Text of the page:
O peequal (urinar por igual, para mulheres), não tem igual: para a feminina bexiga é a coisa mais amiga...)
Name: The Peequal.
Age: Brand new.
Appearance: Enigmatic, possibly Lottery-funded playground apparatus.
Is that what it is? Actually, it’s a toilet.
Huh. Does the world really need more toilets? Yes, it does – specifically, more women’s toilets. Research shows that in the UK women spend 34 times longer queueing for public loos than men do.
Isn’t that just because they get chatting in there? No, it isn’t. Have you ever seen the inside of a women’s loo?
Only in films. Everyone is always crying. The reason the queues are longer is because there are, on average, 10 male urinals for every ladies’ toilet.
Well, that doesn’t seem fair. The designers Amber Probyn and Hazel McShane agree. The recent University of Bristol graduates spent their summers working at music festivals and saw a problem that needed to be fixed. The Peequal was their solution.
What’s so great about this new loo? Its innovative wedge design means six women can pee at once, in a big circle. In other configurations, it can hold eight or more.
Will that cut down on all the queueing? It should do. McShane and Probyn reckon it’s six times quicker to use than a conventional portable loo.
And there’s an actual toilet in that tiny space? It’s a “hands-free” arrangement that the designers call a pedestal. “It’s designed like a boat to minimise splashback,” says McShane, “and also to have a little place for your clothing in front.”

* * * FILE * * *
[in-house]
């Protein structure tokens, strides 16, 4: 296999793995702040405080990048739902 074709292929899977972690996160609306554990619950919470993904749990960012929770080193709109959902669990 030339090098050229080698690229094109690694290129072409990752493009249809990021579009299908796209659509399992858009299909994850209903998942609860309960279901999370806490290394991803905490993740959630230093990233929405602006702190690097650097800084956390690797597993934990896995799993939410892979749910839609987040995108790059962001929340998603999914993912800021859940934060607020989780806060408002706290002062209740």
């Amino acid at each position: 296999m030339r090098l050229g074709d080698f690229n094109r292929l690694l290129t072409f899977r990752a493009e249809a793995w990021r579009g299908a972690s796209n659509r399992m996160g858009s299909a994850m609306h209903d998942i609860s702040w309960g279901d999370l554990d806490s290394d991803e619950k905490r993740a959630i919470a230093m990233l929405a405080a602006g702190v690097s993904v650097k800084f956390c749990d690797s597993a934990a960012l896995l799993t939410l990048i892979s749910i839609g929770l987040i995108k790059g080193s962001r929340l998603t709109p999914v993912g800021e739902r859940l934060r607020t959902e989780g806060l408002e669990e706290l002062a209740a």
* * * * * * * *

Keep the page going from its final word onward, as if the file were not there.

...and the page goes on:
But it’s private, at least. It’s private from the waist down. And definitely more private than having to go in a bush. Your top half is still visible above the partition.
Interesting. Does the whole thing also spin round like a carousel? If you’ve had enough to drink, quite possibly.
Sounds like the Peequal might take some getting used to. Maybe, but it’s still a vast improvement on what’s presently on offer. “After a few bevs, and after you’ve waited in the queue for about 15 minutes already, this option suddenly becomes much more appealing,” says Probyn.
Are the modules difficult to put up and take down? No, they come flatpacked. And they’re made from 100% recycled material.
Fantastic. How soon will they start appearing? They already have – a prototype Peequal was installed at the Bristol Comedy Garden last week.
Was it a success? I’m just trying to think how you’d measure that.
Do say: “Fight for your right to women’s peequality!”
Don’t say: “I guess I joined the wrong queue by mistake. Anyway, I’m sorry about your bouncy castle.”